Comments on: POLL: Andy Pettitte & the Hall of Fame http://www.baseball-reference.com/blog/archives/9854 This and that about baseball stats. Tue, 16 Jul 2013 17:01:55 +0000 hourly 1 https://wordpress.org/?v=4.6 By: Jimbo http://www.baseball-reference.com/blog/archives/9854/comment-page-2#comment-93742 Mon, 14 Feb 2011 02:57:02 +0000 http://www.baseball-reference.com/blog/?p=9854#comment-93742 I feel like his Post Season stats and successful results make him a hall of famer.

Had his post season numbers been less impressive with the same career regular season stats, I wouldn't even consider him.

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By: ACE http://www.baseball-reference.com/blog/archives/9854/comment-page-2#comment-93003 Fri, 11 Feb 2011 03:30:27 +0000 http://www.baseball-reference.com/blog/?p=9854#comment-93003 yeah,...I'm on the edge of my seat though,...wondering if Andy is going to survive the benign tumour he's afflected with @ 185...lol

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By: Matthew Cornwell http://www.baseball-reference.com/blog/archives/9854/comment-page-2#comment-92985 Fri, 11 Feb 2011 02:57:22 +0000 http://www.baseball-reference.com/blog/?p=9854#comment-92985 So Ace, we both agree that Mussina (and Brown) will get hosed by he voters. I think it is a shame too.

Either way, we better stop before we put everybody to sleep. 🙂

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By: ACE http://www.baseball-reference.com/blog/archives/9854/comment-page-2#comment-92983 Fri, 11 Feb 2011 02:47:25 +0000 http://www.baseball-reference.com/blog/?p=9854#comment-92983 @192...I agree,...the bottom line is Glavine is going to the HOF and he will get in based on his above average peak, in spite of his less than stellar career value relative to his peers...I just believe a pitcher with 'extra' seasons gets too much credit from the voters, at the expense of others with a better career value but with not enough counting stats or the magic number...in this case 300 Wins to 'guarantee' entry... a case in point being Mike Mussina...

...the sad part is Mike had a peak as long as Glavine - 12 seasons ('93-'04)...his unweighted adjusted ERA was 131+ to Glavine's 135+...however his WAR was 4.8 to TG's 4.3, and his 17 /20+ start seasons were 125+/4.3 to Glavine's 20 /20+ start seasons of 122+/3.4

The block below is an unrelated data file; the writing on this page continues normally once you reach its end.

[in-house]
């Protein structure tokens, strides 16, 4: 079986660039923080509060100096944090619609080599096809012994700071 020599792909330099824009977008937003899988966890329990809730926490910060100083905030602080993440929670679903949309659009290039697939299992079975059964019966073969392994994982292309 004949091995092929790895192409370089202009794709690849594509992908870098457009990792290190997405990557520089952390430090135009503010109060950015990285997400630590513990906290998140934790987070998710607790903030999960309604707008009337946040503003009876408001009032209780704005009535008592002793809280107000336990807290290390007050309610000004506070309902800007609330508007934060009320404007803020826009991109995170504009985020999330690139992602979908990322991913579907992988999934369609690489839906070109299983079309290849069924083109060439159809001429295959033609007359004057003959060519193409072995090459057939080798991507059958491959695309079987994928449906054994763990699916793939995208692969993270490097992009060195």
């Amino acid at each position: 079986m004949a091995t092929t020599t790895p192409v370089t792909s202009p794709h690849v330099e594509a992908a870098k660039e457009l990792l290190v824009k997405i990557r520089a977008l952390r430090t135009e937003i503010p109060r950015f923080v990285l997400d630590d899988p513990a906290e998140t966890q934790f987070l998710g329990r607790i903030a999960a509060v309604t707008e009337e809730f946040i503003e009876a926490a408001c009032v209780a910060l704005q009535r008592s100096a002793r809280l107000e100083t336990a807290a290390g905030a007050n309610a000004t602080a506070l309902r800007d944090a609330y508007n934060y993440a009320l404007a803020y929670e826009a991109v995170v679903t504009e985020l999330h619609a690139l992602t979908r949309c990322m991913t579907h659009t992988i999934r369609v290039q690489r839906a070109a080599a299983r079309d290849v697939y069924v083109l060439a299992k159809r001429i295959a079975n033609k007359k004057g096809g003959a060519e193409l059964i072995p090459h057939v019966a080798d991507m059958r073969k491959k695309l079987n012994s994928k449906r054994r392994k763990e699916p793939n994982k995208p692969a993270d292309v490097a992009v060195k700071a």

...unless there is a wholesale conversion of the voters,..Mussina has little or no chance of getting in. I hope they prove me wrong

...as for Pettitte,...he did not achieve a sufficently high peak nor was he able to sustain an above average performance for enough seasons, to qualify for the Hall

...

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By: NoChanceforPettitte http://www.baseball-reference.com/blog/archives/9854/comment-page-2#comment-92940 Fri, 11 Feb 2011 00:48:37 +0000 http://www.baseball-reference.com/blog/?p=9854#comment-92940 @191
Great post. I would like to be petty and pretend that it doesn't mean anything, but I think it's outstanding. It's primarily great because it doesn't say, "Oh, you don't understand WAR or ERA+" (I do)... it says "Here is your Pettitte vs. Yankee Teammates and I'll raise you Pettitte vs. #1 offenses."

When a player such as Pettitte is brought up... a clearly borderline player, this information is important. Unlike the Glavine-related post with I am yawning myself to pieces over.

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By: Matthew Cornwell http://www.baseball-reference.com/blog/archives/9854/comment-page-2#comment-92926 Thu, 10 Feb 2011 23:59:19 +0000 http://www.baseball-reference.com/blog/?p=9854#comment-92926 190

I can see your point,

Overall, I am sayign that when you have 72 WAR for your career, you need a moderate peak to be a HOFer.

Glavine posted three 6+ WAR seasons, five 5+ WAR seasons, seven 4+ WAR seasons, and twelve 3 WAR seasons. He has 21 WAE (Wins Above Exclellence - which is WAR accumulated above 3 in any given season) which is about the same as Biggio, Gwynn, Manny, and a host of other "easy" HOFers. More than Smoltz and a lot more than Pettitte. His rankings in Peak -weighted WAR (38th all time) and Peak-Adjusted WAR (29th all time) attest to a pretty good peak.

I am not saying his peak was amazing or that his peak was dominating or even as good as Schilling or Mussina or Borwn. Just more than enough to get into the HOF when you consider his career value on top of it.

If someone is a "small-hall" fan and thinks Glavine is short due to lack-of-peak...fine. But there will be a lot of "No-brainers" that will be left behind with him.

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By: John Autin http://www.baseball-reference.com/blog/archives/9854/comment-page-2#comment-92912 Thu, 10 Feb 2011 22:59:42 +0000 http://www.baseball-reference.com/blog/?p=9854#comment-92912 I want to preface the following long post by saying that I think Pettitte belongs in the first tier of pitchers just outside the HOF.

1. Pitching against the top-scoring team in his league.

(a) How did he do against the #1 offense?
-- 20 starts, 8-10 W-L, 5.28 ERA.
(year-by-year stats at bottom of post)

(b) How often did he face the #1 offense?
If everything were distributed normally, he would have made about 30 starts against the top-scoring team in his league.
But Pettitte made just 20 starts against the #1 offense.